#33) The Motorized Guitar Pick

Posted on Posted in Building Useless Stuff, Season 1

Time: 3-9 hours

Cost: $30-$50

Difficulty: Pretty Darn Difficult

Increase in Guitar Playing Skills: lol…Nope



The solution to how to shred faster…potentially

Okay I’ll admit it, version 1.0 of the shred pick could use some work….maybe a lot of work. But nothing great was ever created on its first try, and maybe one day you’ll be looking back at this video wishing you invested in 52skillz and the shred pick dream! Maybe by version 12 it will be playing itself and serving champagne, but until then there’s this.

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Though the project didn’t turn out as planned, I am willing to bet that there is some genre of music out there that could use a creepy noise generator that can attach to your guitar. And I mean, if nothing else it looks pretty cool. For the people who can line up with that, here’s how to build it.


 

Materials

  •  Soldering Iron
  • Pliers
  • Clippers
  • Solder
  • 100K Potentiometer
  • Micro 1A diode (3)
  • Wire
  • Mosfet Transistor
  • Heat Sink
  • 3V-12V DC motor
  • 555 timer chip
  • 2 PC board terminals
  • 100 uf capacitor
  • .1 uf capacitor (3)
  • 10K Resistor
  • Twisty Knob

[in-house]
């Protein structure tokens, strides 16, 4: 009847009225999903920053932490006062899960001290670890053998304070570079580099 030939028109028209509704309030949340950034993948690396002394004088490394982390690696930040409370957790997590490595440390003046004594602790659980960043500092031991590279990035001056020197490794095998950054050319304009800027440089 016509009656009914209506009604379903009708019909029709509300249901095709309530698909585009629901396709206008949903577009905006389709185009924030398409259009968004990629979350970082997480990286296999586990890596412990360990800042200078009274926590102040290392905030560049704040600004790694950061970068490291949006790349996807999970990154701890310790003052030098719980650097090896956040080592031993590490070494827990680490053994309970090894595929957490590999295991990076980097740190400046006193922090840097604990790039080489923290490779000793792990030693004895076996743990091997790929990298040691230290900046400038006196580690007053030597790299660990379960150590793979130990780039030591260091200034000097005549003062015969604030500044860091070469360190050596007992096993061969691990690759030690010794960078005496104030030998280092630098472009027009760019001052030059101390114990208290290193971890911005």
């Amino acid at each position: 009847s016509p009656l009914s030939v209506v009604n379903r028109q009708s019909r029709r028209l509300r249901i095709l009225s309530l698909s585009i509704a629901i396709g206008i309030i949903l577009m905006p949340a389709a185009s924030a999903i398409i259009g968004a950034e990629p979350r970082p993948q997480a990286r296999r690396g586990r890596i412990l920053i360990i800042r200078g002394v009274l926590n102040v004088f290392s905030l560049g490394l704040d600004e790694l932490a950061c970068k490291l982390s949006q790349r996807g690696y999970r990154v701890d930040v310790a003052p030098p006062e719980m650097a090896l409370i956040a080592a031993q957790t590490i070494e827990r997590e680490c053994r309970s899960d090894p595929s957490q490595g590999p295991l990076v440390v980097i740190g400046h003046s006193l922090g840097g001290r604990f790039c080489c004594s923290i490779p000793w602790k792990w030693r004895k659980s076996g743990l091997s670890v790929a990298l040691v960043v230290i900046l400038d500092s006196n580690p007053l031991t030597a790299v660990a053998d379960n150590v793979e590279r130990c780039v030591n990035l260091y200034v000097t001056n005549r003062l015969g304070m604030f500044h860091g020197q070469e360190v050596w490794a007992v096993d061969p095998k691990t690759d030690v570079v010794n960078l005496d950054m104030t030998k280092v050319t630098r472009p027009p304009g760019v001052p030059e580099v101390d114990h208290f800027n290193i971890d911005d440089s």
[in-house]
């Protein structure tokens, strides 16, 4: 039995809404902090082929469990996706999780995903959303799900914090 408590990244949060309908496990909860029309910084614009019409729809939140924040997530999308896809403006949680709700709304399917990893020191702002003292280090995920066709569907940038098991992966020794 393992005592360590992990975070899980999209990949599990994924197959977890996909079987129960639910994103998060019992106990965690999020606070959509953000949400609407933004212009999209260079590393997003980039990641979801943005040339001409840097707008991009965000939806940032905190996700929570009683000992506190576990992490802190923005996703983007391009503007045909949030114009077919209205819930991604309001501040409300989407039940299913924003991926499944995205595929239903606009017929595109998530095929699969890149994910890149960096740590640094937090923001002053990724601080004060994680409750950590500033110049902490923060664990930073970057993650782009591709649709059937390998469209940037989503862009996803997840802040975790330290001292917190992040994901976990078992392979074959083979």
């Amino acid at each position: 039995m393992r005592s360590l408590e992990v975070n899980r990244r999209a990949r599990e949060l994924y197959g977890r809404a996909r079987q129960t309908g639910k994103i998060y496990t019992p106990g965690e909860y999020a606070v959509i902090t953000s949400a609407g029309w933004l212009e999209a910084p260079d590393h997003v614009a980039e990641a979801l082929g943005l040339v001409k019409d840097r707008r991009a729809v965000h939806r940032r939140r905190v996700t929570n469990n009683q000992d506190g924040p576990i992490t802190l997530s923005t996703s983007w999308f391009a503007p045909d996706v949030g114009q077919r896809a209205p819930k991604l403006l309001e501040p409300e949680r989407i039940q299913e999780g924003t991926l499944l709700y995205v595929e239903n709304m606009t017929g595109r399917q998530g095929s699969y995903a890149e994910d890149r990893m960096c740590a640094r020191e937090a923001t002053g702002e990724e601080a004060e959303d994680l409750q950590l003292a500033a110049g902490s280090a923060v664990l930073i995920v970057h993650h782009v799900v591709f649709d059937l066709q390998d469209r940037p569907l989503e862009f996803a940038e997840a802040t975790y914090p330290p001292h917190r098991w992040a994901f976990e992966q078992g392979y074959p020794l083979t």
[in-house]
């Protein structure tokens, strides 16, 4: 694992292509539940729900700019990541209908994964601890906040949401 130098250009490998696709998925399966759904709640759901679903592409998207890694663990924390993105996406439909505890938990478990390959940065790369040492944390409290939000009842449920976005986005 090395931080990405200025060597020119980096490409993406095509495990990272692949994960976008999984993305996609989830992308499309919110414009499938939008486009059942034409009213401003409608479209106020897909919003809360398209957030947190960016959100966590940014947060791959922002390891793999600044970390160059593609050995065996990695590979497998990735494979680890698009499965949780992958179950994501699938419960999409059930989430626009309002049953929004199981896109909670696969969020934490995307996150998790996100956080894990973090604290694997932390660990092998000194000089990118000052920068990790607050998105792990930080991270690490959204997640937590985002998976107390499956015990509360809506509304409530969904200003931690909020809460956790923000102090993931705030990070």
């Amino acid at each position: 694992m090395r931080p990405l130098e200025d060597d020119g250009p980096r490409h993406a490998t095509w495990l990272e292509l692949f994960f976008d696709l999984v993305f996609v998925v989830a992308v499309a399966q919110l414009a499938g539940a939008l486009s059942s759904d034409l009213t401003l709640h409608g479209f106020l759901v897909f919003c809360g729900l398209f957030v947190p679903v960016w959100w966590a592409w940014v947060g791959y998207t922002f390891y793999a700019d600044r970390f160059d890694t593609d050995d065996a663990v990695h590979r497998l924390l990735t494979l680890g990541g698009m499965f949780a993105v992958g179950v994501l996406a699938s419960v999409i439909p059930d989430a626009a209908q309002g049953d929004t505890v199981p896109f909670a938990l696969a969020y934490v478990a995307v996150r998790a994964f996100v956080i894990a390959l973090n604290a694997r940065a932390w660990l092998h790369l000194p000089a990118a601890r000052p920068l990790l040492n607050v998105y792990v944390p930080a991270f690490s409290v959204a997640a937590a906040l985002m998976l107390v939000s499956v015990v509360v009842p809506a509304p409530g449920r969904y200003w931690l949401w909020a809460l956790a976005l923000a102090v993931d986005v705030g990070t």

Schematic

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Putting it Together

We used the instructions from make.com. Here is the link! http://makezine.com/projects/the-dial…

As for the case, I used the black project box, a on and off switch, and some suction cups to hold it on the guitar. Once you’re done getting the motor working and everything look good, I would put it in the box, and “shred” away. Or just make noise…either way, its a ton of fun.


 

What did I learn?

First off, if you plan a DIY project to take 3 hours, its probably going to take you 6….or 9….or 12.

 

As well, I’ve always been an ideas guy but have only recently begun to take action. I have a book full of different inventions and ideas that I have come up with over the span of my life, and through learning these new skills… even if it’s a bit rocky, I’m finally able to turn them into reality. And its freakin sweet.

 

And lastly, perfection is a silly thing. Though the project didn’t come out as expected, and it was initially a bit disappointing, I accepted it, moved forward and had a ton of fun with it. If I had spent a ton of time dwelling on “what could have been”, as opposed to “how can we make this cool” I think my experience would have been a lot different.

 

Anyways, thanks for reading and we’ll talk next week 🙂

 

ps: If any of you have any ideas on how to make this better please comment bellow, and I can try and add it to V 2.0 . I think we have something here…but it just needs to be much less shitty…

 

pps: And my god, if you’re new to electricity, please find a wizard. Once again, Patrick has saved my butt with this skill, and donated a ton of his own time to make this happen. Gracias mi amigo.

 

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